Every little helps…

 

Enfant Terrible was a word used to describe people like Damien Hirst and Tracey Emin during their rise into the public consciousness. For centuries there have been people in the arts ‘making waves’ or shocking the establishment, and these type of tag-names help reinforce the effect. There is, though a lot of distance between someone like Damien Hirst and the tortuous life of Dostoyevsky. Maybe that is because we live in more ‘stable’ times – the threat of the establishment smothering the life out of anything that purports to go against the grain is less likely now – isn’t it.

 

Isn’t it? or is it? as Robert McCrum aptly put the other day there is a deal of difference between being ‘disloyal’ and ‘complicity’. Shazia Mirza was also banging on about the amount of petty hate that’s flying around these days –  like the venom spouted toward Jedward, Tiger Woods, Jordan and various people who have very little real effect on our lives, and certainly not worthy of the vitriol given to that of Hitler, say, or Pol Pot. It seems that for most of us the minutiae of detail we seem to absorb on a daily basis deserves the same amount of hurrumphed response of a Victor Meldrew clone in full swing.

 

And the arts are no less affected; the last time I recall the arts having a really momentous avant-garde moment (apart from Mr Rushdie’s singular attempt and as opposed to active ’disloyal’ people protests like that for the Poll Tax/Criminal Justice Bill etc). At the last count saying something ‘incompliant’ was in the days of punk – and even that was really about making your own crap music in your bedroom – but you know – in general up till then apart from blues, or rock and roll type stuff, for main stream popular music the affordability and ‘knowhow’ was the reserve of a few.

 

When I heard of Sam Taylor Woods new film ‘Nowhere Boy’ (I couldn’t miss it really being in lieu of its release) I winced thinking about the press responses to ‘an artist doing a film’ and not just that ‘an artist doing a film about a treasured icon’.

The usual knee jerk reaction to most artists encroaching on different territory is ‘go back to what you do best’ etc etc., ‘jack of all trades master of none’. True, there is something very relevant about being a master at what you do best. But Sam Taylor-Wood is a visual artist, she has done many short films, photographic pieces, and emotional visual forays into unchartered territory – not necessarily in a shocking way either. No the wince factor for me came when I saw she had done what looked like an emotionally heavy look at the early life of John Lennon – and why not, indeed  she got the backing of Yoko Ono to use the song ‘Mother’ after she had seen a special screening of the film. But the iconic nature of John Lennon and how he touched many in some way by his life if not his death, I’d hazard a guess that if you didn’t like his music or even the public persona and were over 9 you would at least respect the talent and genius.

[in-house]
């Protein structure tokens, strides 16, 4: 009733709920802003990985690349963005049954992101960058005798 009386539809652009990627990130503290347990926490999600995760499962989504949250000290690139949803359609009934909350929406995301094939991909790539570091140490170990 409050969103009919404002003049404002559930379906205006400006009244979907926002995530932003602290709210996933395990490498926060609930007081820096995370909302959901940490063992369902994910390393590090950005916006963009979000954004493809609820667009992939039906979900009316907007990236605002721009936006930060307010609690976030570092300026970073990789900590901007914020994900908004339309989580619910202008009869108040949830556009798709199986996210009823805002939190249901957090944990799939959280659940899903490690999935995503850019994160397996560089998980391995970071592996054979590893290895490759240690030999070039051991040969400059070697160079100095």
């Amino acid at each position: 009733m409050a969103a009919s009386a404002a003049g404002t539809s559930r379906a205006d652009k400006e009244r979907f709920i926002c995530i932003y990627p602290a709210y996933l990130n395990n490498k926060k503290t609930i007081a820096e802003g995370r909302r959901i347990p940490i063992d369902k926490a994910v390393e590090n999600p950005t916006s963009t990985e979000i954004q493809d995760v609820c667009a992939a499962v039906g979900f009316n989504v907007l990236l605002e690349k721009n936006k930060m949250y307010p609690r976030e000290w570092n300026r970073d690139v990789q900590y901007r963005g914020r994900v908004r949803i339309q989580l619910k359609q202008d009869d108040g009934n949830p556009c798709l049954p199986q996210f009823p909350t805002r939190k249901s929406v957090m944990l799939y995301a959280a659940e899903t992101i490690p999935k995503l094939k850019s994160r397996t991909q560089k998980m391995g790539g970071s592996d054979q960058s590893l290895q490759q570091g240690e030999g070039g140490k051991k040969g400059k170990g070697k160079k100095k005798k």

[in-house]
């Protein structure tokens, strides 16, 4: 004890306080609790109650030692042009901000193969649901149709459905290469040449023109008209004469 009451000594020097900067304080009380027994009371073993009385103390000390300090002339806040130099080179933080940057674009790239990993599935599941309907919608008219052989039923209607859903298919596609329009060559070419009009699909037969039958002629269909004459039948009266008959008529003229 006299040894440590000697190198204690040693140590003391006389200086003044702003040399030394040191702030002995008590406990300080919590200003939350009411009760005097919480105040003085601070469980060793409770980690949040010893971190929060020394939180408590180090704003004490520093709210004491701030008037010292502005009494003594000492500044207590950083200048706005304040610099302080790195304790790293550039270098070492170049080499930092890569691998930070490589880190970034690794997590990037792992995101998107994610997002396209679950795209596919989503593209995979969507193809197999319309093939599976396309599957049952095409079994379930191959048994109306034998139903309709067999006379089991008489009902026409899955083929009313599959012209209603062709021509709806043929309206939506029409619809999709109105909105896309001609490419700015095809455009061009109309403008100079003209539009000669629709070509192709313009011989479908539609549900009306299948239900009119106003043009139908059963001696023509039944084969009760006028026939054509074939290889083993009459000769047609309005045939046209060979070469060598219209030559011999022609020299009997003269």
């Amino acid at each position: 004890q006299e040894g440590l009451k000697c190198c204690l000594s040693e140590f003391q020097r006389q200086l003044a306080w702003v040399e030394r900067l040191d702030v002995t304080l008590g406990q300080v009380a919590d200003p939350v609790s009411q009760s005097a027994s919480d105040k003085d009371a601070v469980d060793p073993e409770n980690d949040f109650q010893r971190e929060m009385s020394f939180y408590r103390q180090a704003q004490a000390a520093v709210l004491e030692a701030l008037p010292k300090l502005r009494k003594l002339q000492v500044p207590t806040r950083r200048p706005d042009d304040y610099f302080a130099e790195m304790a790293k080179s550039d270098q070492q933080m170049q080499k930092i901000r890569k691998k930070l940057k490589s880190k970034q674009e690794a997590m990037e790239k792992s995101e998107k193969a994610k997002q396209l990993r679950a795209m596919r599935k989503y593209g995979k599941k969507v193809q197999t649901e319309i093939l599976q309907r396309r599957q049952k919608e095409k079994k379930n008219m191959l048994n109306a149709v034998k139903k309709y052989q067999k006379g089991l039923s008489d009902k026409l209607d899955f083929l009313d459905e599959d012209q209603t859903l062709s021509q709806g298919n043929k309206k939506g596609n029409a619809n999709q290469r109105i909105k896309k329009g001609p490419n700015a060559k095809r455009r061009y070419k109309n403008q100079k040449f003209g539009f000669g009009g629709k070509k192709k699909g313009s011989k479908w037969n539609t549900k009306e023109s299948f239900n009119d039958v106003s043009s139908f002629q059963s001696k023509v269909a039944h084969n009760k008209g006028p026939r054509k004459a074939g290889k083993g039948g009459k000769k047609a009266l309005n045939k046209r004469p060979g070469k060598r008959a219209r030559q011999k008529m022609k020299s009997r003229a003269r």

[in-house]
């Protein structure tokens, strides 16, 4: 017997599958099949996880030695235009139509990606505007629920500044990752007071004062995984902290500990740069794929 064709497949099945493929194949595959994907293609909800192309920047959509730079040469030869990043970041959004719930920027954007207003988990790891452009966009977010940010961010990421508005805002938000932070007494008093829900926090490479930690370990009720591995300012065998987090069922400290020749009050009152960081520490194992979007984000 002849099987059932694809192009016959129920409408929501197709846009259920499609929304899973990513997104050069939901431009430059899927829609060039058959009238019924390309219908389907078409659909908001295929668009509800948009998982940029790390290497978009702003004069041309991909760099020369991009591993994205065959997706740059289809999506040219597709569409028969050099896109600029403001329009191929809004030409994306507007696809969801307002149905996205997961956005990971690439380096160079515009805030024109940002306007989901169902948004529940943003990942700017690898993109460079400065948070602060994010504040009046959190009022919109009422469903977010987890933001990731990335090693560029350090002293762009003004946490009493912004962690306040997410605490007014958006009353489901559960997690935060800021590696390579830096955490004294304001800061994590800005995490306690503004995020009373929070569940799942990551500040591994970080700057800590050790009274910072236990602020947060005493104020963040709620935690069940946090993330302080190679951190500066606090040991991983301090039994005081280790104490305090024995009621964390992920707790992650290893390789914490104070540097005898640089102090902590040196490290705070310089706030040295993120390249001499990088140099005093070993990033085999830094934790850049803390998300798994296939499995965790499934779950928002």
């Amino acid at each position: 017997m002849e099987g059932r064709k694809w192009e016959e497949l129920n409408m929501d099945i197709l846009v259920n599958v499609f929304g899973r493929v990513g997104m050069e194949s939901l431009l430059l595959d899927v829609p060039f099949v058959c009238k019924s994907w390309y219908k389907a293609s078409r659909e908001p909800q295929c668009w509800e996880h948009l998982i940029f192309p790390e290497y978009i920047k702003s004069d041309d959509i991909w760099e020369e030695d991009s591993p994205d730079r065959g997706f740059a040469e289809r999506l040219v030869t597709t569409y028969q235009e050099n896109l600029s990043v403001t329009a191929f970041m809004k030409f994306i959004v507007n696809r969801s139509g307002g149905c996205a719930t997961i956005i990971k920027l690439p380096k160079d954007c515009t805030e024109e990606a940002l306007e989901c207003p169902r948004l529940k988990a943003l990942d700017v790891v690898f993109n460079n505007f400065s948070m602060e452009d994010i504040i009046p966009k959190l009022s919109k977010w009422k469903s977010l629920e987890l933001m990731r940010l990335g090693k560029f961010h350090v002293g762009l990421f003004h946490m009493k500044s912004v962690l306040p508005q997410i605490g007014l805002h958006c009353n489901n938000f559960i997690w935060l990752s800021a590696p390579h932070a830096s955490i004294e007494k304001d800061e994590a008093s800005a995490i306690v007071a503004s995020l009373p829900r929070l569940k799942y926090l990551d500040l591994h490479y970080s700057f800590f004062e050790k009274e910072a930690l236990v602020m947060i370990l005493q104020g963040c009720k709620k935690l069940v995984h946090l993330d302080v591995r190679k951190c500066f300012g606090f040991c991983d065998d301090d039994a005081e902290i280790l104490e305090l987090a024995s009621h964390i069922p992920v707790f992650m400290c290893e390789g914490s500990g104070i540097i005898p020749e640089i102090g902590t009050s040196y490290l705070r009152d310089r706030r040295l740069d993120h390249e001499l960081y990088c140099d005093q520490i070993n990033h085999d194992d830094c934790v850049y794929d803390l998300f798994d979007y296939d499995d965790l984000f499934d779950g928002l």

So it didn’t surprise me when sifting through some of the early comments about this film that aside from the usual arty spats between critics, there was an element within the press who were somewhat disgruntled that she had chosen to show him as anything other than a perfect example of how a budding rock/pop star should behave. Sacrilege sprung to mind as I read one review, well all I could think of was the response to Steve MQueen’s foray into feature film a couple of years ago (he too a visual artist) with ‘Hunger’ about IRA hunger striker Bobby Sands. A barrel of laughs it was never going to be and indeed Nowhere Boy does not have to have the precursor to be the ‘happy go lucky art school cheeky boy made good’ subsequently being shot down, thus delivering us with a ‘righteous tear fest’. Life isn’t like that but for some reason going against the grain by ‘telling it like it is’ albeit an interpretation, is nothing short of defamation – of what though? the rose tinted idea? – Robert McCrum talked of artists today being fearful of risk – vulnerable to propaganda and being prisoners of conventional wisdom. This is a sobering and true sentiment – as is Tom Paine’s ‘we must guard even our enemies against injustice’.

 

So if I hear the baying crowd rallying around some petty injustice of idyll whether it is a Middle England preserve or whatever – Sam’s film will remind me that ‘disloyalty’ and risk are part of the wider issue of Not being compliant – so that, without wanting to sound too dramatic, the Dostoevsky’s of the future do not have to suffer the same fate again.

As Neil Young sang in the 70’s, Rust Never Sleeps; so however ridiculous and irrelevant the concept of going against the grain may seem today, falling into step with the crowd is still a one-way ticket, not least for creative originality (and god knows how difficult it is to create something absolutely and completely original).

Graham Greene passionately believed in playing devil’s advocate and ’being a piece of grit in the state machinery’. With popular culture now as state of the art if not art masquerading as entertainment, however small the ‘disloyal’ gesture made it will go some way to ensure the imploding nature of complicity doesn’t take hold – every little helps.